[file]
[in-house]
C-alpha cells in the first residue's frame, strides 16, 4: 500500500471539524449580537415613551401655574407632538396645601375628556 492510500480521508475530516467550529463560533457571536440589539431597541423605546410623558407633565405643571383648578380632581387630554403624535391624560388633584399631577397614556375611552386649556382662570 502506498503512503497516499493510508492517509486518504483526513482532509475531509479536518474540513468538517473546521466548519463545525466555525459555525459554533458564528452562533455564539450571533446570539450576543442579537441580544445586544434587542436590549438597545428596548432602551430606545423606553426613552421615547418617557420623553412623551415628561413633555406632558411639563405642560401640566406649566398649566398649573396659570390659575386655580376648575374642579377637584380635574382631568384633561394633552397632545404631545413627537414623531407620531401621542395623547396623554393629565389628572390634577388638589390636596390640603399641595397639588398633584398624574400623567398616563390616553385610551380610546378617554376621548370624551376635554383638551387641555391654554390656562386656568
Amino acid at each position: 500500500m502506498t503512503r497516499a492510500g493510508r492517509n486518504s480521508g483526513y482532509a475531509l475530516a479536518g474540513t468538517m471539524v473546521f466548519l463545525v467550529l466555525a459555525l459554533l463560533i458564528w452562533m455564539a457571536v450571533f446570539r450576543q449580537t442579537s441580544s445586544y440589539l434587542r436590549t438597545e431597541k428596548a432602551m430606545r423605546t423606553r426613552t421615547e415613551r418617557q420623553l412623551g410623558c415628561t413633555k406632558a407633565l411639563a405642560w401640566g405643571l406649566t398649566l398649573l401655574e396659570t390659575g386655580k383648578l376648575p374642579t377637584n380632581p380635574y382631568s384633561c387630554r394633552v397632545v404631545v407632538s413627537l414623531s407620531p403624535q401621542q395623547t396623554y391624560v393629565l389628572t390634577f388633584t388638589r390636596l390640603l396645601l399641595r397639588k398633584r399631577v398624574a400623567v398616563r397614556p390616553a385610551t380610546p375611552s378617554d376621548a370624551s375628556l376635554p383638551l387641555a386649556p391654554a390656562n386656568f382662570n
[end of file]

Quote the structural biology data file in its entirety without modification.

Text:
[in-house]
C-alpha cells in the first residue's frame, strides 16, 4: 500500500471539524449580537415613551401655574407632538396645601375628556 492510500480521508475530516467550529463560533457571536440589539431597541423605546410623558407633565405643571383648578380632581387630554403624535391624560388633584399631577397614556375611552386649556382662570 502506498503512503497516499493510508492517509486518504483526513482532509475531509479536518474540513468538517473546521466548519463545525466555525459555525459554533458564528452562533455564539450571533446570539450576543442579537441580544445586544434587542436590549438597545428596548432602551430606545423606553426613552421615547418617557420623553412623551415628561413633555406632558411639563405642560401640566406649566398649566398649573396659570390659575386655580376648575374642579377637584380635574382631568384633561394633552397632545404631545413627537414623531407620531401621542395623547396623554393629565389628572390634577388638589390636596390640603399641595397639588398633584398624574400623567398616563390616553385610551380610546378617554376621548370624551376635554383638551387641555391654554390656562386656568
Amino acid at each position: 500500500m502506498t503512503r497516499a492510500g493510508r492517509n486518504s480521508g483526513y482532509a475531509l475530516a479536518g474540513t468538517m471539524v473546521f466548519l463545525v467550529l466555525a459555525l459554533l463560533i458564528w452562533m455564539a457571536v450571533f446570539r450576543q449580537t442579537s441580544s445586544y440589539l434587542r436590549t438597545e431597541k428596548a432602551m430606545r423605546t423606553r426613552t421615547e415613551r418617557q420623553l412623551g410623558c415628561t413633555k406632558a407633565l411639563a405642560w401640566g405643571l406649566t398649566l398649573l401655574e396659570t390659575g386655580k383648578l376648575p374642579t377637584n380632581p380635574y382631568s384633561c387630554r394633552v397632545v404631545v407632538s413627537l414623531s407620531p403624535q401621542q395623547t396623554y391624560v393629565l389628572t390634577f388633584t388638589r390636596l390640603l396645601l399641595r397639588k398633584r399631577v398624574a400623567v398616563r397614556p390616553a385610551t380610546p375611552s378617554d376621548a370624551s375628556l376635554p383638551l387641555a386649556p391654554a390656562n386656568f382662570n